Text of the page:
More from Roboexotica
There were a lot of robots at Roboexotica, and I didn’t have a chance to get good photos of all of them, or the alcohol tolerance to sample all of their creations, but here’s some more.
This is RoboVox, a giant statue of a robot standing outside the gallery where Roboexotica is being held. I saw a talk by his creator, and he admitted that RoboVox is “more of a monument than a robot,” but it’s still pretty impressive and imposing. The “vox” part comes in because there’s a special phone number you can send a text message to, and the robot’s eyes and mouth will light up and it will read your text out in a booming, synthesized robot-voice. If anyone wants to mess with random Austrian passersby, RoboVox will be up at least until this Sunday, and you can send a text to: (0043)68110679782. Watch out though, international texts can be pricey. Oh, and I’ve already made it say “All your base are belong to us!”
This bot carries snacks it the plastic tub it carries. I think it has the ability to roam around a room, but it was stationary when I saw it. If you approached the bot and moved or made noise, it would light up and open the lid on the snack container. The snacks have changed over the week I’ve been here, but they were mostly pretty standard bar-fare: pretzels, chips (aka “crisps”), bugles, etc..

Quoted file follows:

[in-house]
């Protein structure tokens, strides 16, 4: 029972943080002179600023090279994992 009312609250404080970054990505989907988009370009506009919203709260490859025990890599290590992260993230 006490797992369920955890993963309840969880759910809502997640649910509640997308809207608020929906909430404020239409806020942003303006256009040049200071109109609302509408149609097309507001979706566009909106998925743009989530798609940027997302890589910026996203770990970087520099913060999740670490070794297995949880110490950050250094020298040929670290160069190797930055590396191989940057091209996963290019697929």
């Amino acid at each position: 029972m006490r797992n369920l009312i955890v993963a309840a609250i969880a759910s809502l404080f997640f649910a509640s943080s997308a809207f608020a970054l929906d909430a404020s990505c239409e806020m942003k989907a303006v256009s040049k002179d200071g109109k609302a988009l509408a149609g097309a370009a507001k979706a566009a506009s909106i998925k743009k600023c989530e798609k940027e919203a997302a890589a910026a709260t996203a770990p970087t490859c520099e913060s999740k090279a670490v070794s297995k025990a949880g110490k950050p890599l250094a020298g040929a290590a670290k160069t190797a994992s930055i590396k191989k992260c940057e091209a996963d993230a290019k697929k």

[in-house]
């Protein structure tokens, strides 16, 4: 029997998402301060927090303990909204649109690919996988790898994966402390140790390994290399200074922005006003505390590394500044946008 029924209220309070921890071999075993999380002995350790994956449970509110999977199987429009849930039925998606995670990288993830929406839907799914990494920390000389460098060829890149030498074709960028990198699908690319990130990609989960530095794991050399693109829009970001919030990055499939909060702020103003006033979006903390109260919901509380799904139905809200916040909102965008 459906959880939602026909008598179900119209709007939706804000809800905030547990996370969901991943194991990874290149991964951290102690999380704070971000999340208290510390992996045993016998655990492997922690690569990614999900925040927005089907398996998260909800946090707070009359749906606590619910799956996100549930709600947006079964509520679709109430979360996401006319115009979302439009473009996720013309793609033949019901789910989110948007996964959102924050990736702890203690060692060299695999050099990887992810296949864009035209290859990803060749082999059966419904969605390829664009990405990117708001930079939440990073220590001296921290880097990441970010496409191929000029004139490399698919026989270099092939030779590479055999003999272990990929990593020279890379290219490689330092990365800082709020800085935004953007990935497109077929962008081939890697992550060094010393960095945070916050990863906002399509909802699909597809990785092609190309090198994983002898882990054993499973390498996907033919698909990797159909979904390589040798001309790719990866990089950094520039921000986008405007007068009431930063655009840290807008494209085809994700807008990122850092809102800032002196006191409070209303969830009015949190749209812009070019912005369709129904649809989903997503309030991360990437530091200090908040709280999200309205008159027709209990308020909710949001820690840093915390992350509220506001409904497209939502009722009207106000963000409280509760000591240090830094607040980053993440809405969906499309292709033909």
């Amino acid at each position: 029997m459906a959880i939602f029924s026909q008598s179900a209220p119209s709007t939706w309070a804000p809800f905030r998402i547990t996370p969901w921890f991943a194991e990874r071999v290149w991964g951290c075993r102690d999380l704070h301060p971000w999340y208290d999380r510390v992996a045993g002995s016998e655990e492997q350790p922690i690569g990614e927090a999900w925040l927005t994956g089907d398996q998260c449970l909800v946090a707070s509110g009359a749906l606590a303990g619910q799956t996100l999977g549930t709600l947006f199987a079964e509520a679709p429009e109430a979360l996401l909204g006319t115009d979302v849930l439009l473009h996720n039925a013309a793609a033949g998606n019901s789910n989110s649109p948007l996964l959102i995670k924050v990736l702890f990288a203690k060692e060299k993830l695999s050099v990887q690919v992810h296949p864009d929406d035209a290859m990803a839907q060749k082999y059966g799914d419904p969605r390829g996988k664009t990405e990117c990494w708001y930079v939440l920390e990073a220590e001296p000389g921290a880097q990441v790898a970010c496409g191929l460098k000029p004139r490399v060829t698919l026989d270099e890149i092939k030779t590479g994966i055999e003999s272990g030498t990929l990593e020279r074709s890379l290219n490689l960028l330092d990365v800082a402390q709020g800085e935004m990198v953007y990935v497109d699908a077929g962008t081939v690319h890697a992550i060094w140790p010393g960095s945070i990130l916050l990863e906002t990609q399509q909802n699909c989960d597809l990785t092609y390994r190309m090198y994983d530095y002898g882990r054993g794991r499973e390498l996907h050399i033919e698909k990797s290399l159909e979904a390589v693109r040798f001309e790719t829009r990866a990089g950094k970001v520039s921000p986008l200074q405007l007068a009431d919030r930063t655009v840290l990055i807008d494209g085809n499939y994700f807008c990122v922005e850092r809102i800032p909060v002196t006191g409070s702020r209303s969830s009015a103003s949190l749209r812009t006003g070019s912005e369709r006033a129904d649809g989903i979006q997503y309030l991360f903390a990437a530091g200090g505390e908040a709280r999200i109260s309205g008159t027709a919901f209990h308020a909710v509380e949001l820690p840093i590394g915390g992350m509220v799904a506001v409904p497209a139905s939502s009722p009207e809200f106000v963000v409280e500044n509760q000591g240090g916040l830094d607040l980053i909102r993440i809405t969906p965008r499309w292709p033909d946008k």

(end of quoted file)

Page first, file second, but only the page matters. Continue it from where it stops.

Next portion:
These were two little crane-like robots created by Bre Pettis to put cherries into cocktail glasses. The retro-aficionados out there will recognize the controllers as Atari 2600 joysticks. Using a controller with only a two-axis joystick and one button to control a bot with 6 different servo motors was pretty tricky The button cycled through different modes, with each joystick axis controlling two servos in each mode, but it was really not intuitive and took some work to manipulate the cherry into your cocktail glass. Usually, two users would race against other with the winner being awarded vodka in their cherry-glass. The children in this photo got soda instead.